This is a challenge: how to summarize 100,000 words into about ten. But again, think of it as an adaptation that reflects the gist of the content. One of the easiest books to promote was Angry Young Spaceman, which was “about a guy who goes to another planet to teach English.” It gets across the gist of the book but also gives a flavour of the kind of humour in it. (I also think that the lighter and shinier the description is, the more easily it will flit around via word of mouth.) I sit down and brainstorm ways to describe my work in progress early on since people inevitably ask me about it at parties and whatnot, and it’s more fun to try out a one-liner than a mumbled and dull summary.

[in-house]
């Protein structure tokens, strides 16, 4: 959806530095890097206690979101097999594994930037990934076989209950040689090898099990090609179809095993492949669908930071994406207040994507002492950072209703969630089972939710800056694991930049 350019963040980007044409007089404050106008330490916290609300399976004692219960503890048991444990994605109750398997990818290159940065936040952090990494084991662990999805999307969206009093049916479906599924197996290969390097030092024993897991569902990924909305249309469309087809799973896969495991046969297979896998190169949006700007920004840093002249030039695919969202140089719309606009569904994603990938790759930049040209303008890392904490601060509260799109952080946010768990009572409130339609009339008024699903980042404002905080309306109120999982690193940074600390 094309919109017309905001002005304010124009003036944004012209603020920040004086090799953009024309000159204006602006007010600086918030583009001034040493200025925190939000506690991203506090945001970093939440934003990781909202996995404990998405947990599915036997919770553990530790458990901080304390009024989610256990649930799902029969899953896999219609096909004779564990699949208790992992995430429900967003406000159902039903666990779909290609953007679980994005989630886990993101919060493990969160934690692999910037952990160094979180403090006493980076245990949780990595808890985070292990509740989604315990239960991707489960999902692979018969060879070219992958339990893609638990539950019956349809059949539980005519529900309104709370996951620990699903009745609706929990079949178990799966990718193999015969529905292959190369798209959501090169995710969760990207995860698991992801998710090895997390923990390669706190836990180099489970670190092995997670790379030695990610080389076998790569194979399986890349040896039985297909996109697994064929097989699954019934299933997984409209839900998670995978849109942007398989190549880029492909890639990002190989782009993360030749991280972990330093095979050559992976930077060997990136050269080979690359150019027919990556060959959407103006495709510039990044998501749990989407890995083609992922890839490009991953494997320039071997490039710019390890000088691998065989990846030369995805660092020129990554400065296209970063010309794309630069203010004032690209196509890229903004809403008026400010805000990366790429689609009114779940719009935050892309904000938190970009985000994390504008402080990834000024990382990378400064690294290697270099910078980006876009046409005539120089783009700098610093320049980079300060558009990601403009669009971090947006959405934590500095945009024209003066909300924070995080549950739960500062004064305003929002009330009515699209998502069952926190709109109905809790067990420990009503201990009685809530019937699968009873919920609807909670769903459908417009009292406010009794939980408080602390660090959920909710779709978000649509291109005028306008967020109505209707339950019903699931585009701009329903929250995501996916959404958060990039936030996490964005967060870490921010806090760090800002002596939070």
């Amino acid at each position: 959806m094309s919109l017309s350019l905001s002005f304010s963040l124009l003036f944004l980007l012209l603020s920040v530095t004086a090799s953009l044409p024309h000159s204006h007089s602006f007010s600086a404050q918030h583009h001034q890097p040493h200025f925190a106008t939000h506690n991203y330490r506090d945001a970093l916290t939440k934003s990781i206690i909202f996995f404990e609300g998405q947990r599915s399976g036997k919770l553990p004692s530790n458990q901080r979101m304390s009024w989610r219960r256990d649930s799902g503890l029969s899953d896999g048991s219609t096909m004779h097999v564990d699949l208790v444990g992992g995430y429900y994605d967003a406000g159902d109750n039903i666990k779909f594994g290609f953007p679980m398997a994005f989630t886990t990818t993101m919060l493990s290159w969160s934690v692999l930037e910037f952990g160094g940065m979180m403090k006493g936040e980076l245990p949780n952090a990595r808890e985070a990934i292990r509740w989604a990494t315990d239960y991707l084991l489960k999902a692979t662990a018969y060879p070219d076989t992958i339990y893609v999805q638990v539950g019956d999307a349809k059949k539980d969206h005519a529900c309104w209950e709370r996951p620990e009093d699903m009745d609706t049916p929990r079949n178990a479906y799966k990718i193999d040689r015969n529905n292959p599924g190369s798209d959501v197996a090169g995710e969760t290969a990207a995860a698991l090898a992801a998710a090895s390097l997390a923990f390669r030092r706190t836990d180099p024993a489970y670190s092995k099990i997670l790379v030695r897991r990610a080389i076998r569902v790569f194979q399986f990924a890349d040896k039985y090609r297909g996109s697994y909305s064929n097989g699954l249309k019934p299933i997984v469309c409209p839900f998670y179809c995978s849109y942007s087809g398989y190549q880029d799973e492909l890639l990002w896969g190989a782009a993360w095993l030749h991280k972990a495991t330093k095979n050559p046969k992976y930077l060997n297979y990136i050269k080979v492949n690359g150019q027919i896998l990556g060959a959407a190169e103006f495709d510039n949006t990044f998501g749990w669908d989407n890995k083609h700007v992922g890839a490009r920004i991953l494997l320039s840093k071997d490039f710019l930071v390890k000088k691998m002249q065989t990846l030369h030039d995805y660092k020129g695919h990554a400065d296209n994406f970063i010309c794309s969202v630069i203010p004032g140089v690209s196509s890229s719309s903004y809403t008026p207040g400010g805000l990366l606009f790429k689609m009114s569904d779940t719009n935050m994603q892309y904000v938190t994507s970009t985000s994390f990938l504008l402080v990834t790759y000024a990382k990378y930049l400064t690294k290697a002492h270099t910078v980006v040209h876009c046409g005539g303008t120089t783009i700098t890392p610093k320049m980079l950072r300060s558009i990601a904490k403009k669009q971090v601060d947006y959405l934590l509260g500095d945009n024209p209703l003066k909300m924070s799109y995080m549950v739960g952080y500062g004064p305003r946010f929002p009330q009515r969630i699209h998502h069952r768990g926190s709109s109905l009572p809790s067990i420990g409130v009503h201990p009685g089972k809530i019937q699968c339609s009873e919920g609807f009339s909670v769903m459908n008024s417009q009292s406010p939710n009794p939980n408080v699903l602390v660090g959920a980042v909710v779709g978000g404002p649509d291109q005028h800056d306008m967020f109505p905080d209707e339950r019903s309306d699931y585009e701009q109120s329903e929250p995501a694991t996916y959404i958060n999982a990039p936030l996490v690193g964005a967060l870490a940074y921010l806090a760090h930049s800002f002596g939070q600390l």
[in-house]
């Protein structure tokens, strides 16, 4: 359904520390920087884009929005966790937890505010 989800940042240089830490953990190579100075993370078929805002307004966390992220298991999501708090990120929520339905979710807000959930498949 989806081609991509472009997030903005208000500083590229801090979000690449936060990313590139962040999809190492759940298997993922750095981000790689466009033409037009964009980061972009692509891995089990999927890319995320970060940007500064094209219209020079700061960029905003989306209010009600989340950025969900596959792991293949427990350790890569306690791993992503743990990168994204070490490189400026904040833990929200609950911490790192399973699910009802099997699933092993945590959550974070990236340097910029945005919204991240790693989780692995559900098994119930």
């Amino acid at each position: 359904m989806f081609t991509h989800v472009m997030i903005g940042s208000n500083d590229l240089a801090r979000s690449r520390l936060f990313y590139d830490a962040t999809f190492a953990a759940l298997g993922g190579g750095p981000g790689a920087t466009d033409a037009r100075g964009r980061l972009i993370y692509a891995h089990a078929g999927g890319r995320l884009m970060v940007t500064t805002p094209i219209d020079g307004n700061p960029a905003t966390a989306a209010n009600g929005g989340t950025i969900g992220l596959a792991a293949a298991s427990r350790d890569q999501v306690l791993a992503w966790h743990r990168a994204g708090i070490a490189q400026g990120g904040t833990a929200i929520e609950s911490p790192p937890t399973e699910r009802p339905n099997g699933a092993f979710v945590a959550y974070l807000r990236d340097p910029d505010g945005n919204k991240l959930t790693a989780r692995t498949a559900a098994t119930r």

Everyone In Silico defied my best attempts at summary, so I sent letters to the companies I’d mentioned in the book and invoiced them for product placement. The Past Due letters project stemmed from a feeling that I wanted to take these companies to task more directly than I could in the novel, which was more about the absence of corporate critique. This made for a good performance (see below) and also allowed me to make political points with a promotional campaign — adding substantial content to the hype. It felt like I was able to hook up a payload of agit-prop to a capitalist engine.This combination not only made me more engaged, but was a great reason for media to cover me and my book in a story about product placement. (Conflict, or even perceived conflict, is a great attractor for media.) It wasn’t the kind of campaign that a marketing department would have been likely to come up with: the idea came about from my immersion in the material as the creator.